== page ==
California Approves Bill to Reshape Gigging Economy

California legislators have approved a landmark bill that requires companies like Uber and Lyft to treat contract workers as employees, a move that could reshape the gig economy, including gigging musicians, and that adds fuel to a yearslong debate over whether the nature of work has become too insecure.

The bill passed in a 29-to-11 vote in the State Senate and will apply to app-based companies, despite their efforts to negotiate an exemption. California’s governor, Gavin Newsom, endorsed the bill this month and is expected to sign it.

Under the measure, which would go into effect Jan. 1, workers must be designated as employees instead of contractors if a company exerts control over how they perform their tasks or if their work is part of a company’s regular business.

That includes those working in the state’s music industry in which executives have warned the law would specifically crush the independent sector. Under the new law, producers, engineers, publicists, managers, dancers, background vocalists and others hired by artists could be defined as employees and subject to stringent employment regulations.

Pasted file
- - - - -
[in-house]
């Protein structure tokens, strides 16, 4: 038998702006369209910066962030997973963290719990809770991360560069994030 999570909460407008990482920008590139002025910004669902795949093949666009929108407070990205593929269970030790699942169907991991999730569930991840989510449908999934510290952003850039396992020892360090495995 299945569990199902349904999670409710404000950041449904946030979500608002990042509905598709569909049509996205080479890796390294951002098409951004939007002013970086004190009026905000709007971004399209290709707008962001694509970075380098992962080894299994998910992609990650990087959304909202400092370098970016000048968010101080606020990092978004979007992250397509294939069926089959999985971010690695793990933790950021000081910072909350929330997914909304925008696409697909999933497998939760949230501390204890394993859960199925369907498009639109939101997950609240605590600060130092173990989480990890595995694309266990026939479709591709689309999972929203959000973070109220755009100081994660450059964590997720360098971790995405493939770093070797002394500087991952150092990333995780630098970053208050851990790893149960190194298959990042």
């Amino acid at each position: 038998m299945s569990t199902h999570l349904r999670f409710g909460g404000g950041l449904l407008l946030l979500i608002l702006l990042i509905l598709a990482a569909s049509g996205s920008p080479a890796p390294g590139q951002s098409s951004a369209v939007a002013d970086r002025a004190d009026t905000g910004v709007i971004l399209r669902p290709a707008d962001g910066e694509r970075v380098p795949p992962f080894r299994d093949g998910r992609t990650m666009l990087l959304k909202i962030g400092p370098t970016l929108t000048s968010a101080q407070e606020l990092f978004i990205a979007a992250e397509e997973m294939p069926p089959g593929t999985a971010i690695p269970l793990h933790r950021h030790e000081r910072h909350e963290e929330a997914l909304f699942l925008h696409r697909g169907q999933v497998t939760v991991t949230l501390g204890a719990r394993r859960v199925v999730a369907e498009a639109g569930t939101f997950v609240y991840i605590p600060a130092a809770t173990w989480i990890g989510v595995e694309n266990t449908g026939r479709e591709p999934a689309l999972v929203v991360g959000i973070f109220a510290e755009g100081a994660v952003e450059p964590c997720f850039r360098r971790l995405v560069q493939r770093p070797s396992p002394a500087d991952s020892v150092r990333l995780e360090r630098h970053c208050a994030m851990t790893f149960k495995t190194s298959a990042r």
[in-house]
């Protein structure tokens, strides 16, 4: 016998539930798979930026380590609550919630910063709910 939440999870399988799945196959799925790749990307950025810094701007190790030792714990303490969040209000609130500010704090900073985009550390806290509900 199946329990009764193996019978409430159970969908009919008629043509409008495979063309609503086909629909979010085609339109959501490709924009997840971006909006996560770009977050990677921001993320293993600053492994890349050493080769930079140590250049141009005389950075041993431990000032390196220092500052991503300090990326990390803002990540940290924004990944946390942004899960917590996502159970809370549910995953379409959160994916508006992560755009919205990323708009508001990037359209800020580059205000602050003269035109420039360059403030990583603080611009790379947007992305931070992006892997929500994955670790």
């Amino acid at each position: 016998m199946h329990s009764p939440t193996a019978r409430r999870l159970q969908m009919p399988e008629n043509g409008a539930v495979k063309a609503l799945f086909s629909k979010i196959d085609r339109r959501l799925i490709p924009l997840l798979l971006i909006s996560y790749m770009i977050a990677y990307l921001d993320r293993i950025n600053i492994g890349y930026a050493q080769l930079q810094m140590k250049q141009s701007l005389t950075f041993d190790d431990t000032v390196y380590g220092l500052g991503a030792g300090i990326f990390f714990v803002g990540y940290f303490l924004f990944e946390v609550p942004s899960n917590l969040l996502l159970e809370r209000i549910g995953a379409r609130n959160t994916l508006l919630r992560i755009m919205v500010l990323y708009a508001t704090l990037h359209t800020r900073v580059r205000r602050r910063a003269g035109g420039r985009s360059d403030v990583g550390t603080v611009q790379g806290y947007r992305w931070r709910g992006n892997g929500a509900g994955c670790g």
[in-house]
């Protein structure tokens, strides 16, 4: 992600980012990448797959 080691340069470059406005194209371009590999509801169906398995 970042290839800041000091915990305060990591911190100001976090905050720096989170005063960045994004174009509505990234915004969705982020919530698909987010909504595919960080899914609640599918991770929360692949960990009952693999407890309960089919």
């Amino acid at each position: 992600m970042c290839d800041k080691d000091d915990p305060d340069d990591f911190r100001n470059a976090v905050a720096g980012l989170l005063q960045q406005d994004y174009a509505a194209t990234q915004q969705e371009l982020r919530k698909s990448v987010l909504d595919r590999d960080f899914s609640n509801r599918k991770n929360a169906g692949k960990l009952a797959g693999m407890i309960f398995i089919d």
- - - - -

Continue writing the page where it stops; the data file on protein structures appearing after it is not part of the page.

“Unless there is an exemption for the music industry, it will make every studio engineer, employees for whoever is hiring them,” American Association of Independent Music (A2IM) president and CEO Richard J. Burgess said earlier this month.

Artist unions and the recording industry have been concerned about how the bill would impact the work of musicians, with groups preferring no amendment representing musician interestes in AB5 at all.

Burgess said industry groups had been “running into a brick wall” trying to get an exemption included, saying the now-previous system had been working fine and the law passing would “gut the music industry.” 

The bill may also influence other U.S. states. A coalition of labor groups is pushing similar legislation in New York, and bills in Washington State and Oregon that were similar to California’s but failed to advance could see renewed momentum. New York City passed a minimum wage for ride-hailing drivers last year but did not try to classify them as employees.

In California, the legislation will affect at least one million workers who have been on the receiving end of a decades-long trend of outsourcing and franchising work, making employer-worker relationships more arm’s-length. Many people have been pushed into contractor status with no access to basic protections like a minimum wage and unemployment insurance.

Source: Wall Street Journal